Jeri chose the Adjustable Rate so she would not lose her Medical Assistance yet have the funds she needs to meet her needs.
Tom wanted to improve his cash flow and found that making the mortgage payments on his current mortgage was a challenge. With the reverse mortgage Tom’s cash flow would improve because his current mortgage would be paid off eliminating his $1,200 monthly payments. And with the reverse mortgage monthly payments are not required. This means he has the $1,200 that he was paying in mortgage payments to no use as he needs.
In his situation the Fixed Rate would pay off his current loan and provide Tom about $8,000 more in a lump sum.
When we compared the Adjustable Rate option to the Fixed Rate, there was about $10,000 less available with the Adjustable Rate option. And in order to pay off his current loan Tom would need to bring about $2,000 to the closing. (The reverse mortgage lender needs to be in first lien position so all current loans need to be paid off with the reverse mortgage.)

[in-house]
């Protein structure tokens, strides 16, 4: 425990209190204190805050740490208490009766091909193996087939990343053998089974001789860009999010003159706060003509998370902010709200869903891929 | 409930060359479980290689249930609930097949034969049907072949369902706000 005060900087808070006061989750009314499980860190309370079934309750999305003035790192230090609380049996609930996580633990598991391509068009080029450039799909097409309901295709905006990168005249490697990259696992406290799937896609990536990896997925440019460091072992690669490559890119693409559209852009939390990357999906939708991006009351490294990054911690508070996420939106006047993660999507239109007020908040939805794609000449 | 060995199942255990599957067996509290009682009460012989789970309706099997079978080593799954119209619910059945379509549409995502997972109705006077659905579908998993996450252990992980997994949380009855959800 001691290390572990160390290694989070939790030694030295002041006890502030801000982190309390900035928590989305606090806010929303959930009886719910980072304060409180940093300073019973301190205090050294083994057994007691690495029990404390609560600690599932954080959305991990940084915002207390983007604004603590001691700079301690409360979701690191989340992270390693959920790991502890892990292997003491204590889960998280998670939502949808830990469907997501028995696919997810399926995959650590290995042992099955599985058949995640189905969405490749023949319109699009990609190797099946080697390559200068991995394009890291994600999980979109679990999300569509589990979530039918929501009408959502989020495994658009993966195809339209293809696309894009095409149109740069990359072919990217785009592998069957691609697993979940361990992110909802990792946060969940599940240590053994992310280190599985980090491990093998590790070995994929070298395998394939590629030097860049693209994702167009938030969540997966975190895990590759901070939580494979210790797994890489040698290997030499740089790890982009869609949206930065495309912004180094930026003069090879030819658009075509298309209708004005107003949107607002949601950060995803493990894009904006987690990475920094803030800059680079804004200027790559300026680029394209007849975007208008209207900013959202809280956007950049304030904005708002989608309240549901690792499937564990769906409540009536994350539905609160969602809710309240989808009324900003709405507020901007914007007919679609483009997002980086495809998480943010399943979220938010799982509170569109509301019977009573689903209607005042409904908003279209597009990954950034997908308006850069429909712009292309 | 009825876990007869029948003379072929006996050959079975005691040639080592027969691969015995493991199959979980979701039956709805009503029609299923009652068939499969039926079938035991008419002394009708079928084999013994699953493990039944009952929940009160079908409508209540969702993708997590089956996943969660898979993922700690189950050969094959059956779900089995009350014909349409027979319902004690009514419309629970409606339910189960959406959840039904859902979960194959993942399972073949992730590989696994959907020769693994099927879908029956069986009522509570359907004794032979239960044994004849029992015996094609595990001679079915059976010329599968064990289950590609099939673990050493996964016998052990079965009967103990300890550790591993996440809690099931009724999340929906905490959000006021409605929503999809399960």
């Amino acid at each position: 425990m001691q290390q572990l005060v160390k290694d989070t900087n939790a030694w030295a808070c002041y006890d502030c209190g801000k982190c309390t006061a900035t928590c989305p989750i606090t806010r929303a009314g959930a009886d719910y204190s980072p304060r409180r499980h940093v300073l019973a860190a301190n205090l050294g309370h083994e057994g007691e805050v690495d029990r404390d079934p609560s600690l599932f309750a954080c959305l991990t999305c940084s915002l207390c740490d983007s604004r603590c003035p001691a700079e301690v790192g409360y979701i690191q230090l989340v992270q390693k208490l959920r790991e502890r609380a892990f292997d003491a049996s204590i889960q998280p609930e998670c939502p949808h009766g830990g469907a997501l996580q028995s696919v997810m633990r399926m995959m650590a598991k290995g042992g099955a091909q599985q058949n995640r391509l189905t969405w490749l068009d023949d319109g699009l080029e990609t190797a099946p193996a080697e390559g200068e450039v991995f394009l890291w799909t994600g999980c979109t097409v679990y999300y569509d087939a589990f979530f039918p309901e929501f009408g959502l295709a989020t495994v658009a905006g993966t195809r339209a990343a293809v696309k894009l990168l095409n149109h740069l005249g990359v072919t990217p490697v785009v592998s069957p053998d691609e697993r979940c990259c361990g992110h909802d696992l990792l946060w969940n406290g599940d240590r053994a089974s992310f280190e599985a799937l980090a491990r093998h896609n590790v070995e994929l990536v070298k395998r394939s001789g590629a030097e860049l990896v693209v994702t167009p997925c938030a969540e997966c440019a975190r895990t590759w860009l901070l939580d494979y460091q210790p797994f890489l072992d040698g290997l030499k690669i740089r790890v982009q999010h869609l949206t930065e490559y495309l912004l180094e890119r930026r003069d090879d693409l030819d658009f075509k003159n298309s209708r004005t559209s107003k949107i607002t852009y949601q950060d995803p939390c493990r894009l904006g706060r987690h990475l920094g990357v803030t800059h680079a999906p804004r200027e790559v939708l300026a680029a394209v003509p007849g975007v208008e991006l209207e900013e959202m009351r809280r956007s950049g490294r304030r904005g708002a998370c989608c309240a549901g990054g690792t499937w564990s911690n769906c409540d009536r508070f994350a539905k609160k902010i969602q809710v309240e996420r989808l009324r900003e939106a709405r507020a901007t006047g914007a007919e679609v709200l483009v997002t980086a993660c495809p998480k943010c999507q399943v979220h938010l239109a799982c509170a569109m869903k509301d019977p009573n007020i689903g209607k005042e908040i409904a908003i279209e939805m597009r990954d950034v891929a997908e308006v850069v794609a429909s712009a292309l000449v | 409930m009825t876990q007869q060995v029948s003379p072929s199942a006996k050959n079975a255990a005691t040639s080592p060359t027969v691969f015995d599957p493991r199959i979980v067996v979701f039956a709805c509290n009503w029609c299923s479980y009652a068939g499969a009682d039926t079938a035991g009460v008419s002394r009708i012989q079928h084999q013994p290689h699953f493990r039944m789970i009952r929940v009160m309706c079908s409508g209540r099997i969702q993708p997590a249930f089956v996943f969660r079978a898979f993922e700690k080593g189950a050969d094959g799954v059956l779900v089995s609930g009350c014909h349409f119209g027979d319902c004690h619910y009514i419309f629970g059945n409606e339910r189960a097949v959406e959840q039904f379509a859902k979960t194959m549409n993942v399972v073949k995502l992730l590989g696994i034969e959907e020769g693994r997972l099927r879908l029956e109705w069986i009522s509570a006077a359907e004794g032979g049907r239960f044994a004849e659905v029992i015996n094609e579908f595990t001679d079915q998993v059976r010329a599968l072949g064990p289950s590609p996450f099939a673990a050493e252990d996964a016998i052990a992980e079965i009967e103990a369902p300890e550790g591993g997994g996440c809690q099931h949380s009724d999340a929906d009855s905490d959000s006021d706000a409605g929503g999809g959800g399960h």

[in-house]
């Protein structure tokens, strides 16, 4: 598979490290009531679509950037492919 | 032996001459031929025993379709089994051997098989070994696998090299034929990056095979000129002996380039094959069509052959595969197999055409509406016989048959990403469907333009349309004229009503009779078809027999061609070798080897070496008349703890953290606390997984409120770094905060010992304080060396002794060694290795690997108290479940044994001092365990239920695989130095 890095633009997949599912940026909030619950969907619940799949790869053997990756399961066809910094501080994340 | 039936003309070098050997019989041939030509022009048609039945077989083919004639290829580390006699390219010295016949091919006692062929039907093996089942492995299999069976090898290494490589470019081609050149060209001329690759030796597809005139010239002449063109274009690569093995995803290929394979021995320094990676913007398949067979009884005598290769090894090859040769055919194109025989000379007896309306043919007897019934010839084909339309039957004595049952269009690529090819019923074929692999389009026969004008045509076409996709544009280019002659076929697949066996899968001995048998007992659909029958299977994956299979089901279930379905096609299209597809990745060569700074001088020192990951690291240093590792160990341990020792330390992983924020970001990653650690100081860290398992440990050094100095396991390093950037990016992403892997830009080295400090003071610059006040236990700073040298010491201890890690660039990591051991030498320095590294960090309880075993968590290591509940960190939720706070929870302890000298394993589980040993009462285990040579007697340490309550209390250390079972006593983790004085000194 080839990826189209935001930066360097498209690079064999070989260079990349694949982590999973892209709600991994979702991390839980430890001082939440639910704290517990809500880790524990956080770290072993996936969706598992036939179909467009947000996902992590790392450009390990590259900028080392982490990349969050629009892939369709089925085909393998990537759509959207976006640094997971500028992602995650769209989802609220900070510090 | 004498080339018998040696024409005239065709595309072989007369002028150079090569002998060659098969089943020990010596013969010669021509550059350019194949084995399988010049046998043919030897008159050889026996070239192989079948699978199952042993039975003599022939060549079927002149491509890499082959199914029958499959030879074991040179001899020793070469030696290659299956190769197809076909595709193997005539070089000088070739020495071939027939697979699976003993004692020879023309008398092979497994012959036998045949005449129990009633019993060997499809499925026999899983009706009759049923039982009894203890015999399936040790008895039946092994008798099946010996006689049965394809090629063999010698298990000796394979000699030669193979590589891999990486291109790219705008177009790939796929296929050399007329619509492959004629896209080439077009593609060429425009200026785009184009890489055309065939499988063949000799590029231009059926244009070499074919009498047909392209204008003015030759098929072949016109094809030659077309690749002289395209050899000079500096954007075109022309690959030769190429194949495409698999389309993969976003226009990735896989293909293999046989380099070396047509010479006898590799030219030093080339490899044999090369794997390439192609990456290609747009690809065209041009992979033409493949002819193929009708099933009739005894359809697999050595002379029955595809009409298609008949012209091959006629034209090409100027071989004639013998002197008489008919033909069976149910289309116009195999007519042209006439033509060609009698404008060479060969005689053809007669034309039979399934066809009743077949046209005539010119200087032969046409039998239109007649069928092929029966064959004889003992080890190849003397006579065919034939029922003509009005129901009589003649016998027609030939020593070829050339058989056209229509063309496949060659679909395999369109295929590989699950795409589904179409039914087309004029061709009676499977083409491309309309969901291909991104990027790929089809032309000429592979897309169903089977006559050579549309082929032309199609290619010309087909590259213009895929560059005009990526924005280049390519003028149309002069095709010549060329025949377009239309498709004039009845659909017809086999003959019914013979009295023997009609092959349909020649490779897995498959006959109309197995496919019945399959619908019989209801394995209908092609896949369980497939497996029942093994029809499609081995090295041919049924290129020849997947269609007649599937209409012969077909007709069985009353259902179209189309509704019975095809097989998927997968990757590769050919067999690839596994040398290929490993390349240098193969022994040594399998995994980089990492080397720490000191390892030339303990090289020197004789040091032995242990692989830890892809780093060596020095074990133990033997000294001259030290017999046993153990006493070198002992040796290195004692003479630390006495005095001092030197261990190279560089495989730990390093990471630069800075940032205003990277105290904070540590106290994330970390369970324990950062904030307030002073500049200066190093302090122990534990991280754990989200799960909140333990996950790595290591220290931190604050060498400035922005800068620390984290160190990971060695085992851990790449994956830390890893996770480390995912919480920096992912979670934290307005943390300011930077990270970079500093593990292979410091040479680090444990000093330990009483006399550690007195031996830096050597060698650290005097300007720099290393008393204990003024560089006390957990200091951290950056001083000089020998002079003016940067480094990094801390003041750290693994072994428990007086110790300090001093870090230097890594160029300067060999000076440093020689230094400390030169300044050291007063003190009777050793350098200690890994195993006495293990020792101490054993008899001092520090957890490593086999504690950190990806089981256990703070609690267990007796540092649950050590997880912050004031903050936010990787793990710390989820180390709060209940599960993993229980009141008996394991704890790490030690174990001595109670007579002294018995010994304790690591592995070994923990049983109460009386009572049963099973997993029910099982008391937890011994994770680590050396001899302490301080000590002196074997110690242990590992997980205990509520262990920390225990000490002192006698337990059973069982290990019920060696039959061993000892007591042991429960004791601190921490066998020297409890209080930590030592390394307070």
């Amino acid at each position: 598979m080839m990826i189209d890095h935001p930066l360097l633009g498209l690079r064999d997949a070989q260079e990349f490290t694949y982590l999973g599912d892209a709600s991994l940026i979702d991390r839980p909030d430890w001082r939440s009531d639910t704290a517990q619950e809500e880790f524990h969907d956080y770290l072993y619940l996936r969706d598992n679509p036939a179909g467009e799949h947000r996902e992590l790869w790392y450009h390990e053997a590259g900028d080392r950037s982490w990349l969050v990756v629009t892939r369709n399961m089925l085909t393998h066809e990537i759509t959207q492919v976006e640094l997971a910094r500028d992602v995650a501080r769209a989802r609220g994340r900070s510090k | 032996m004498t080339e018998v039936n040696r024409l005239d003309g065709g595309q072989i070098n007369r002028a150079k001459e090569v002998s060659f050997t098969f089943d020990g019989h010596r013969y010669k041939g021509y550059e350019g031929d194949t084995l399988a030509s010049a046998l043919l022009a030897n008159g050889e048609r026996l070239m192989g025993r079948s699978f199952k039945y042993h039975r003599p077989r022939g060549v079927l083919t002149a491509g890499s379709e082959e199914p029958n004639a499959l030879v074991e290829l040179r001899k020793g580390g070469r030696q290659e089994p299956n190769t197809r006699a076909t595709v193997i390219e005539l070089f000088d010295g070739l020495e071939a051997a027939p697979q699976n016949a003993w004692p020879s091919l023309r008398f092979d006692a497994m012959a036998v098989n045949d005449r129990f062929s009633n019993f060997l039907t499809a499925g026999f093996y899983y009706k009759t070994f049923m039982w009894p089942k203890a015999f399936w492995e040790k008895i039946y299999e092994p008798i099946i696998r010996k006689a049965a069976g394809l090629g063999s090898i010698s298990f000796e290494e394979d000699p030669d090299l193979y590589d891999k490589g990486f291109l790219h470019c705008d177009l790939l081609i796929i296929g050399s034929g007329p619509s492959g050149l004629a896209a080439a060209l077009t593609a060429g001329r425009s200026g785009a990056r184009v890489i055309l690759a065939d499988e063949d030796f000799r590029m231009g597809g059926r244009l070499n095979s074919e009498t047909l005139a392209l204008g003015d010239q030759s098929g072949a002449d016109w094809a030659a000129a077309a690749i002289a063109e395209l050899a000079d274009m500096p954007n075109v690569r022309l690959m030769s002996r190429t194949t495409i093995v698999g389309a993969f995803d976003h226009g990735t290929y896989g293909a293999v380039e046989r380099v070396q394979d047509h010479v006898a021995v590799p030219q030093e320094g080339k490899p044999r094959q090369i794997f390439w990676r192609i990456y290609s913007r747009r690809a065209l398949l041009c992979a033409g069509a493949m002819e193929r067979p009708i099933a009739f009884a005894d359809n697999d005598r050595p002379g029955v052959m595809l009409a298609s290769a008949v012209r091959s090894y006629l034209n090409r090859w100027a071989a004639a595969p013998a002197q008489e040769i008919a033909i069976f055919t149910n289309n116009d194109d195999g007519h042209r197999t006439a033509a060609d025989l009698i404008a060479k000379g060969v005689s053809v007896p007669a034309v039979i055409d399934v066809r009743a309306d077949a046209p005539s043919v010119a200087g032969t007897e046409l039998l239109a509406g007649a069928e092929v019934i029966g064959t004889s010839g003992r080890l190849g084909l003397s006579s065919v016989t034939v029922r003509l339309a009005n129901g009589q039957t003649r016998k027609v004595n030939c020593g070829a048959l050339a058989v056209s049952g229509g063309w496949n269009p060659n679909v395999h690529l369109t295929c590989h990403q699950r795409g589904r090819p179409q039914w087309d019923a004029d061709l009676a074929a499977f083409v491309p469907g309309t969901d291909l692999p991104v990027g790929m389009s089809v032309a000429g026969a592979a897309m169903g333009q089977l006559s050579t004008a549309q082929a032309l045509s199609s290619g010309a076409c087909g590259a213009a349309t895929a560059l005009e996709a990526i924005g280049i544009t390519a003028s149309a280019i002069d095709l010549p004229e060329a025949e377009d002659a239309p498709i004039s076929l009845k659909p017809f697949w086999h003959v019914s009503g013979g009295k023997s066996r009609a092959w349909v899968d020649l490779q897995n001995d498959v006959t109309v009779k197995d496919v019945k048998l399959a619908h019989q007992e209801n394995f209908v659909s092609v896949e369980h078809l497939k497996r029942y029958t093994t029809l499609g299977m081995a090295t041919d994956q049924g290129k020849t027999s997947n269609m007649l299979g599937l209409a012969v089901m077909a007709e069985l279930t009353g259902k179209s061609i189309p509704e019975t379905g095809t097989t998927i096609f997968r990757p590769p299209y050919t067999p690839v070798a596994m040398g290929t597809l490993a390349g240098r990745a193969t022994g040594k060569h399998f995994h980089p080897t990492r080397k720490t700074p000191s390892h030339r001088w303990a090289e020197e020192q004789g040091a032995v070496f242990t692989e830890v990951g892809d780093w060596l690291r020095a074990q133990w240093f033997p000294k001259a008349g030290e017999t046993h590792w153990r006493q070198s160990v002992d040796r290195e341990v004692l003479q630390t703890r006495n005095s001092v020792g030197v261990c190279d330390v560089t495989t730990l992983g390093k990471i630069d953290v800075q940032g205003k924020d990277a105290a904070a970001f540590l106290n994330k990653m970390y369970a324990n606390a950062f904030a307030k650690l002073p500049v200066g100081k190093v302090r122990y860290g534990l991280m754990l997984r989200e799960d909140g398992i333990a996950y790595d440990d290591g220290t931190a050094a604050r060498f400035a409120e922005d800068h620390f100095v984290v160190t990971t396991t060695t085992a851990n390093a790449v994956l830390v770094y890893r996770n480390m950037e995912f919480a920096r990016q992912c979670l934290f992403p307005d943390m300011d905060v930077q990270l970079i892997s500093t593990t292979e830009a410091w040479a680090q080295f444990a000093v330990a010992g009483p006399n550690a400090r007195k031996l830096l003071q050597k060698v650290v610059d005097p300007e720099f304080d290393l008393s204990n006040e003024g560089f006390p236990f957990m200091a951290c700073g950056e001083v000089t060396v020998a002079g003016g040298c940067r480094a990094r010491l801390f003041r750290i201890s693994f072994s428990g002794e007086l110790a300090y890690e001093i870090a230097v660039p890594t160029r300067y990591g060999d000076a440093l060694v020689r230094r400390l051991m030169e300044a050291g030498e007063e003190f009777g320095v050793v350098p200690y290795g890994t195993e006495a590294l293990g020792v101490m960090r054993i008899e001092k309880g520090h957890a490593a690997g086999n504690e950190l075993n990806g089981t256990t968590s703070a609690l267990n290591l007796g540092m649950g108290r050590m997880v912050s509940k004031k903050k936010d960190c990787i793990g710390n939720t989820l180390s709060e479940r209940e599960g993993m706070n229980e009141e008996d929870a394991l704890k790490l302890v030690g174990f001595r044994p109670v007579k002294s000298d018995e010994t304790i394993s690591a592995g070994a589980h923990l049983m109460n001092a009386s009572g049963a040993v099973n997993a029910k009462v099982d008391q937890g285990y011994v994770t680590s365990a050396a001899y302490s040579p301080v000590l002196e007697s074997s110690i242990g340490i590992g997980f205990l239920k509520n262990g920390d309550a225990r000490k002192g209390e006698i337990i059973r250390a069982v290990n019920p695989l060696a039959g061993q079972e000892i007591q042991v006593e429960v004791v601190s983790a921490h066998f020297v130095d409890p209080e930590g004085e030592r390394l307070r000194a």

In comparison Tom would receive $8,000 additional funds at closing with the Fixed Rate versus having to bring $2,000 to the closing with the Adjustable Rate.
Being Tom is not on Medical Assistance and he also wanted some funds upfront to pay off some credit card debt the Fixed Rate would not negatively impact him.
When Tom met with the reverse mortgage counselor he was told that if he could come up with the $2,000 the adjustable rate would be able to be done and they would have more funds when the reverse mortgage was being paid off. This is not necessarily the case.
On the surface when looking at the Estimated Amortization Schedule it does appear that the remaining equity would be higher. However it is speculative to guess what the interest rate is going to be on the Adjustable Rate option in the future. And one needs to keep in mind that the Amortization Schedule is an estimate based on the current interest rate.
Currently the initial rate on the Adjustable Interest Rate is lower than the Fixed Interest Rate so it may look more favorable. Unfortunately we don’t know if the Adjustable Rate will remain as low as it currently is, in other words it’s not guaranteed to remain the same. So if the interest rate jumps high at some point in time in the future, the remaining equity could be the same or less than what could be available from the Fixed Rate.